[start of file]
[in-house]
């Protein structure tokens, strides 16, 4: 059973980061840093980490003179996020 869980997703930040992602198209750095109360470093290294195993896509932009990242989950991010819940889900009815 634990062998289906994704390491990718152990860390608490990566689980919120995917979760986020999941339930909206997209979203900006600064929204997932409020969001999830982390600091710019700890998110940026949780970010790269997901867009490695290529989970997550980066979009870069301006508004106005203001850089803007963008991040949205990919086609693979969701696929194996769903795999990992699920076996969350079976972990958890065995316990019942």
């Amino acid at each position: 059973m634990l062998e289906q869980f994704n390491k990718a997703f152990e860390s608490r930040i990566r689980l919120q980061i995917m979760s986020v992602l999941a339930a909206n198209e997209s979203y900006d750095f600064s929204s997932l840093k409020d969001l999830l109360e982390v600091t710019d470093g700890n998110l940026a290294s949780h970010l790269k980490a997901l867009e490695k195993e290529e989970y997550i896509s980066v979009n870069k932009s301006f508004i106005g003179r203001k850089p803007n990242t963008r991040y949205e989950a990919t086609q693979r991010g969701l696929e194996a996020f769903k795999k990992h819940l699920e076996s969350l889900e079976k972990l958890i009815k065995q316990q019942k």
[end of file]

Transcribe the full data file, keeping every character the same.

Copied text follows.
[in-house]
């Protein structure tokens, strides 16, 4: 059973980061840093980490003179996020 869980997703930040992602198209750095109360470093290294195993896509932009990242989950991010819940889900009815 634990062998289906994704390491990718152990860390608490990566689980919120995917979760986020999941339930909206997209979203900006600064929204997932409020969001999830982390600091710019700890998110940026949780970010790269997901867009490695290529989970997550980066979009870069301006508004106005203001850089803007963008991040949205990919086609693979969701696929194996769903795999990992699920076996969350079976972990958890065995316990019942």
């Amino acid at each position: 059973m634990l062998e289906q869980f994704n390491k990718a997703f152990e860390s608490r930040i990566r689980l919120q980061i995917m979760s986020v992602l999941a339930a909206n198209e997209s979203y900006d750095f600064s929204s997932l840093k409020d969001l999830l109360e982390v600091t710019d470093g700890n998110l940026a290294s949780h970010l790269k980490a997901l867009e490695k195993e290529e989970y997550i896509s980066v979009n870069k932009s301006f508004i106005g003179r203001k850089p803007n990242t963008r991040y949205e989950a990919t086609q693979r991010g969701l696929e194996a996020f769903k795999k990992h819940l699920e076996s969350l889900e079976k972990l958890i009815k065995q316990q019942k």